Friday, June 27, 2008

UUA GA---The BIG Youth Service, and BIG Ideas!

There is a big huge important tradition here at GA. It's the youth to young adult bridging. The ritual originated in the PNWD, I'm told, with people who are right here in my congregation now. It's a big deal, and this year was combined with a youth worship, and given a good time slot and clearly; a budget and staff support!

I got there late, because half way to the convention center I realized I'd left my name badge in the hotel. There is no entry to UUA GA stuff, except on Sunday, without one. It's been a big deal in the past--white people let in without theirs and people of color kept out. Older people let in without one and younger people denied. And we have the whole homeland security problems since this is in a US port and you must have a government issued photo id to get in, as well as the badge. What a big barrel of issues, there!

The service was nice, varied, interesting. Nick Allen is a fine young man with a passion for youth leadership and empowerment and talked about how we must support youth in each of our congregations and in the greater movement. Elandria Williams told her story of becoming a UU in 4th grade because she was totally uncomfortable with her church's idea that everyone (Hindu, Buddhist and presbyterian) was going to hell, and how this faith has been a home for her. The hymns were good, readings nice, the activity about Multi-Generational worship right on track with what I want.

But, there was one musician, I won't name him because I'm sure he's a very nice guy, but his message just didn't resonate with me. He was all about feeling the pain of the oppressed people, and he looked very pained. But it was uncomfortable for me as a white person. I just want people to sing about their own experience, and write about it, and speak from it. I didn't like him singing about his "brother" like we have any real idea what it's really like to be a person of color.

But the other professional group the service featured was mind blowing and phenomenal. They are called "The Good Asian Drivers", just two of them, and between the spoken word and the singing, it was fantastic. I'm thinking it's better for opening minds and hearts than a hundred workshops. Melissa Li's myspace here (Kit Yan, other member, has a little too much language and adult content for an RE Blog!)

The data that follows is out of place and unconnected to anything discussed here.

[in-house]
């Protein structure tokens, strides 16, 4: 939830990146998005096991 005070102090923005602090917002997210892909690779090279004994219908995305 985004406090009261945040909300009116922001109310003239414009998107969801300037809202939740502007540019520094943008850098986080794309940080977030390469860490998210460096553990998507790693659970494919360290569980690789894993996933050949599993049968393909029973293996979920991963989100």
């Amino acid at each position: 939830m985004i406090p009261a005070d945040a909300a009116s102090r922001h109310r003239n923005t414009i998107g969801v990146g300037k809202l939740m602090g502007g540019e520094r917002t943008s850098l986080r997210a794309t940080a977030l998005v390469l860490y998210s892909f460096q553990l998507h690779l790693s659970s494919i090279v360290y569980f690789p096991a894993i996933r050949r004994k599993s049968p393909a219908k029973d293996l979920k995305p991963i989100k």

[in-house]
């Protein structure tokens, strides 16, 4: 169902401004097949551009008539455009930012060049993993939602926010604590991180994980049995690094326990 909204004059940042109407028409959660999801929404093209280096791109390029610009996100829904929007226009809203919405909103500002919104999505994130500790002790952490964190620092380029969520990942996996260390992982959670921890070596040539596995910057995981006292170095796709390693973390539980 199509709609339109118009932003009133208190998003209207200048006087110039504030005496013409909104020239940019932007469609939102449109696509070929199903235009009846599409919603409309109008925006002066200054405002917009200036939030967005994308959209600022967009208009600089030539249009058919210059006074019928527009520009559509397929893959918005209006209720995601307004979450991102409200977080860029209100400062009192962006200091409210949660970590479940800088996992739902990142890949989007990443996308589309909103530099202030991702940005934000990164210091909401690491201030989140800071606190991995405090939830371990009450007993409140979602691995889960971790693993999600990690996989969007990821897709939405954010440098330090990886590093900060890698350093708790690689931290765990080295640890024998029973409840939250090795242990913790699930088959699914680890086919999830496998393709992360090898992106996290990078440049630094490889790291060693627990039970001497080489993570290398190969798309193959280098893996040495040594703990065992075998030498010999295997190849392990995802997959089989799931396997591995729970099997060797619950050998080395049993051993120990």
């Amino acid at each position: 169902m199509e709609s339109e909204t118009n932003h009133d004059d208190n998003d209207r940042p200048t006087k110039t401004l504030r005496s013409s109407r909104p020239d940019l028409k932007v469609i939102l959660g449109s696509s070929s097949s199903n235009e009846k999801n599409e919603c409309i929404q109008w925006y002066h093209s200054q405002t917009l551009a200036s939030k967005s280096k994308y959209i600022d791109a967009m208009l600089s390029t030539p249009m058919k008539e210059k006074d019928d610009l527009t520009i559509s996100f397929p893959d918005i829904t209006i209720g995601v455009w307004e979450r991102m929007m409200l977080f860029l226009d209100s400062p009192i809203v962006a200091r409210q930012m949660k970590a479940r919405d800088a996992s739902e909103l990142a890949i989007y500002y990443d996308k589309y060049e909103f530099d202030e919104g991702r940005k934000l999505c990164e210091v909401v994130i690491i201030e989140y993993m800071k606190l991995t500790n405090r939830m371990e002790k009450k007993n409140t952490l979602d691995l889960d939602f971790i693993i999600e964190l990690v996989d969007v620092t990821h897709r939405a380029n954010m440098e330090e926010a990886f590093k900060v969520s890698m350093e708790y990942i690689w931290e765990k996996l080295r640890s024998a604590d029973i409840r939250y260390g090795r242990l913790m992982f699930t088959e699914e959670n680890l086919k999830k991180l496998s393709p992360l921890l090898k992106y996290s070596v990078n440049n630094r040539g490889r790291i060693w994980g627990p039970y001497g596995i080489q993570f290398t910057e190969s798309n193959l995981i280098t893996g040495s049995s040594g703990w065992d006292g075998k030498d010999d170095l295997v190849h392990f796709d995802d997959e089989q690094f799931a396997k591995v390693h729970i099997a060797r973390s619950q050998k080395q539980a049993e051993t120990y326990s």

And then, while Rev. Dr. Bill Sinkford was giving the "charge" to the bridging young adults; something kind of wiggled itself into place for me.

I think what we need to do in our congregtions is not be welcoming or tolerant or accepting. That is still an "us and them" way to be. "We" welcome "you". If you feel welcome you are still on the outside coming in. That's good, and I want that to be true, but I think what we need to be is Expecting Congregations.

"Come IN, we're expecting you!"

Michelle Richards, author of "Come into the Circle" talked about how when she visited a church for the first time and there were child sized hangars in the coat closet, she knew that this church expected children to be there. This church expected HER children to be there.

For that to happen in our congregations: we should have gender neutral restrooms because we expect people with gender identity transitions in process at church. We should have complete accessibility for wheelchairs and scooters as we expect people who use those to come to church. We should have no hymns or readings or things around us that really belong to a culture that is not ours that we have appropriated, because we expect people of all cultures to come to church. We should have DRUMM and DRUMM YaYA and LUUNA, APIC information out on our tables because we expect people of color and people of latino/a culture to come to church. And we should have child and youth and young adult friendly worship services because we expect people of all ALL ages to come to church. And small quiet TOYS for the service because we expect children. And of course we should have large print hymnals and bulletins because we expect elders and people with sight impairment to come to church.

Wouldn't you like to feel, when you walk into someplace new, like they're expecting you--"of COURSE you're welcome, we were waiting here, just for YOU!"

Forget welcoming congregations. I want to be an expecting congregation!

May it be SO!

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